Can an entity owe itself money, guarantee payment of the debt itself, default on the debt, and then collect any part of the debt from a co-surety? I have seen nothing to indicate that is, or should be the law, that is, until this Court’s opinion.”
Comment 1: The editor concurs with the Chief Justice. This was a commercial venture, and presumably the other partners who transferred their interests to Nelms and his remaining partner were not just making gifts to them of their interest, backed by their guarantees. Whether cash changed hands (the court does not describe whether there was any consideration), clearly the choice to leave Nelms and his partner with the building, rather than liquidating and taking their lumps at that point, represented a decision that the two remaining partners would remain conducting the business for better or worse.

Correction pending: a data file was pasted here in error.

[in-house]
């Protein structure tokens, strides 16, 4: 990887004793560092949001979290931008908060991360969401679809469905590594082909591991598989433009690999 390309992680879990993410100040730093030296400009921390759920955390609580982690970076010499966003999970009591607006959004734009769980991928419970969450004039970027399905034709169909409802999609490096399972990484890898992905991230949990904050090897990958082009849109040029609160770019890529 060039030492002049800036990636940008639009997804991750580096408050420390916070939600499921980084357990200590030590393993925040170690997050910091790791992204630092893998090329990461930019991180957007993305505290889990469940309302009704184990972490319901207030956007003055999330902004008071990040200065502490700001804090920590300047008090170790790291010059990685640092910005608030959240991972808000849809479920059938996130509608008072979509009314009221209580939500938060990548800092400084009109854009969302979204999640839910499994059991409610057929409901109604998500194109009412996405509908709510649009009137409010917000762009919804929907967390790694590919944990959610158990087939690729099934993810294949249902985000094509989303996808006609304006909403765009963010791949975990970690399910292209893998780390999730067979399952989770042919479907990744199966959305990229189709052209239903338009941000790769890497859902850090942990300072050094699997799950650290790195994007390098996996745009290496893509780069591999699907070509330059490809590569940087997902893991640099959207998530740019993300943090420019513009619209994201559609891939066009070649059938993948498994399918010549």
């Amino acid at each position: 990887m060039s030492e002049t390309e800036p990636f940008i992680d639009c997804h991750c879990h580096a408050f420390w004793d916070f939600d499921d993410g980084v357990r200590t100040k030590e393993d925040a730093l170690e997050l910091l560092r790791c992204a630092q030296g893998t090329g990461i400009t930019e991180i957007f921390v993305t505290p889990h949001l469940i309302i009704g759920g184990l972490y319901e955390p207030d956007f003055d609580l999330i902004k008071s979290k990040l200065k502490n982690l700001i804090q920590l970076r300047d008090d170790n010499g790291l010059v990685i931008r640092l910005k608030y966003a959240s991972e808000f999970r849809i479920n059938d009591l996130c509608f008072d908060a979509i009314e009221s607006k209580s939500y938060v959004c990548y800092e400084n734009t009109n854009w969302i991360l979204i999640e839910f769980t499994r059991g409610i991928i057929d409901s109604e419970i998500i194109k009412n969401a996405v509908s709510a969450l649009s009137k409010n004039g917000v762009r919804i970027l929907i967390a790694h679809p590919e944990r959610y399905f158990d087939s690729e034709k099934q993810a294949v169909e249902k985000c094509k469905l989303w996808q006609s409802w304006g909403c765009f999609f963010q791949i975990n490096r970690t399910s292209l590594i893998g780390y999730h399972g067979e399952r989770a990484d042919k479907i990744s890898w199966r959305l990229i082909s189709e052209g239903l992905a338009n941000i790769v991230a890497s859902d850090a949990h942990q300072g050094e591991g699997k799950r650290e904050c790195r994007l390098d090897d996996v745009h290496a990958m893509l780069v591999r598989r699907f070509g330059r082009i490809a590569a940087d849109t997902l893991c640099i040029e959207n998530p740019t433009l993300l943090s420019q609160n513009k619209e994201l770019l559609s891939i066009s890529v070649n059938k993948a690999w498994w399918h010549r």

It strikes the editor as bizarre to view Nelms as having the capacity to turn back on his former partners almost a decade later and demand contribution, when there is no indication that the parties had ever agreed upon such a course. (The defendant former co-venturer in fact testified that in exchange for his agreement to pay property taxes, Nelms verbally agreed to release his guarantee, but never did.)
Comment 2: Although the editor posited the notion that the parties originally had taken out the original loan on a non-recourse basis note that in the end the tax returns, at least, suggested that the remaining co-venturers had assumed the debt when they formed Buffalo Speedway Investments. The court makes nothing of this. Should it?